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A Brief Guide to Collecting Newbery First Editions

C. S. Lewis once wrote, “A children’s story which is only enjoyed by children is a bad children’s story,” and he is not alone in lauding the virtues of the genre. The Newbery Medal, awarded once a year for excellence in writing for children, is considered the highest honor for children’s authors in the United States. Established in 1922, the Newbery also provides book collectors with a well-established place to begin.

The Crossover NewberyBooks which have been inducted into the prestigious Newbery club span all kinds of topics and age ranges. There are only two main criteria for eligibility: the author must be a citizen or resident of the United States and the work must be published by an American publisher during the preceding year. Beyond that, all bets are off. Fiction and non-fiction works are equally eligible (though fiction usually dominates), as are books published within a series. Novels in verse and other poetry collections are often strong contenders--for example, the 2015 winner, The Crossover by Kwame Alexander.

If you’re just starting to build your collection, we recommend aiming for Newbery books in their first edition, first print run. The medal basically guarantees that a winning book will go through several printings if not several editions. Even with less-celebrated titles (have you ever heard of the 1967 winner, Up a Road Slowly by Irene Hunt, for example?), publishers are happy to reprint their Newbery titles of the past. First editions of recent winners and honors tend to sell for two to three times the original sticker price, which most collectors find manageable.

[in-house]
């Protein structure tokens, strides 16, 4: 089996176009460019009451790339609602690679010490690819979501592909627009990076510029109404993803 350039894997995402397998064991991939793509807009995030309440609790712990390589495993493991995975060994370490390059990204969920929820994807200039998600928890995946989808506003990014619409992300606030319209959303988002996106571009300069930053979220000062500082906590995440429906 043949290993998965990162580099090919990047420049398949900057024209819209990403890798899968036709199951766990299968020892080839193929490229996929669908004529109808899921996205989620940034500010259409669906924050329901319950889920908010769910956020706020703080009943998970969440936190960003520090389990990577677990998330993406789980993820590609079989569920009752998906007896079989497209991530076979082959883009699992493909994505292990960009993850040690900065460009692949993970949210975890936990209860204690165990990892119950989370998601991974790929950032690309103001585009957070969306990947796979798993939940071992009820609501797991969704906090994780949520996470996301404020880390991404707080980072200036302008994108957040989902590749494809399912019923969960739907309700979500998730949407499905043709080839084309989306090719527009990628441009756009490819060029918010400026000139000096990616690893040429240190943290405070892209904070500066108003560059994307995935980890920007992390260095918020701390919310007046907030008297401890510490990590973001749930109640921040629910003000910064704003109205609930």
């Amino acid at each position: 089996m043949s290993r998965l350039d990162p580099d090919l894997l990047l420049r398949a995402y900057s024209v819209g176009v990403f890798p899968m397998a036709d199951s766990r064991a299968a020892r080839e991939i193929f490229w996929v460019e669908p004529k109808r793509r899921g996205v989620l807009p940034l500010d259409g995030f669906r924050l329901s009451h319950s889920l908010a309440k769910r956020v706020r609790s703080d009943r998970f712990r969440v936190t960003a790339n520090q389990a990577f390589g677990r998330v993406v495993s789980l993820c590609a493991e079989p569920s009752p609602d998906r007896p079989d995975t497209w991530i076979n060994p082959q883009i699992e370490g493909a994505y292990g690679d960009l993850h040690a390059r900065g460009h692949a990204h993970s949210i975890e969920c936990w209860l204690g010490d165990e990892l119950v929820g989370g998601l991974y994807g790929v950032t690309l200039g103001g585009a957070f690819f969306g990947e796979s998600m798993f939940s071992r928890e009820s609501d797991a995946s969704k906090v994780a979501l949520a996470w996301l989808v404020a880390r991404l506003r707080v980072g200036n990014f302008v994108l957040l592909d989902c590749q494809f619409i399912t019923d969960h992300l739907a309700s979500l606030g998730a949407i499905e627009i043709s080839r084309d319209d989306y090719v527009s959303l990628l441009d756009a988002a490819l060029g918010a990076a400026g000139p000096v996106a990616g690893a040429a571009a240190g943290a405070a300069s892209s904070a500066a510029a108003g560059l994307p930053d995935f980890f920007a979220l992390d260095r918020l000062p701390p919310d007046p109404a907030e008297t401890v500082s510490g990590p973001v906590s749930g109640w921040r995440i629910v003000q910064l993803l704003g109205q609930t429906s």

As with the Caldecott Medal, the choice to collect stickered books or non-stickered books is up to you. After a book is named during award announcements, booksellers, librarians, and publishers adhere a physical medal sticker to its cover. Some collectors place a greater value on non-stickered first editions, because they would have been purchased before the award was given and are presumably rarer. However, there are just as many collectors who favor the stickered variety.

When it comes to collecting children’s books, nostalgia will always create more demand. The titles you remember reading as a child may be more difficult to procure. The most notable example of this is Madeline L’Engle’s A Wrinkle in Time, which won the 1963 Newbery Medal. It was an instant success with its juvenile audience but is also one of the most challenged books in the U.S. It’s been through several editions, yet you can’t mistake the striking first edition cover art.

Out_of_the_Dust_signedFor those seeking to focus on Newbery first editions of high value, an author signature is a must. These are more readily available for living authors, obviously, and now is the time to snag them. Signed first editions by deceased authors can be an exciting challenge for a passionate collector.

The Newbery Medal list covers over ninety years of children’s book publishing, and it has greatly impacted the industry. A lot has changed from the first medal winner to today; surely, we will be telling our children about the books of the new millennium and handing them our Newbery books to fall in love with.


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Katie Behrens
Avid consumer of books, media, and general nerdery. Ready to dig deep into a story and match the right books with the right readers.


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How can I identify a first edition? Where do I learn about caring for books? How should I start collecting? Hear from librarians about amazing collections, learn about historic bindings or printing techniques, get to know other collectors. Whether you are just starting or looking for expert advice, chances are, you'll find something of interest on blogis librorum.

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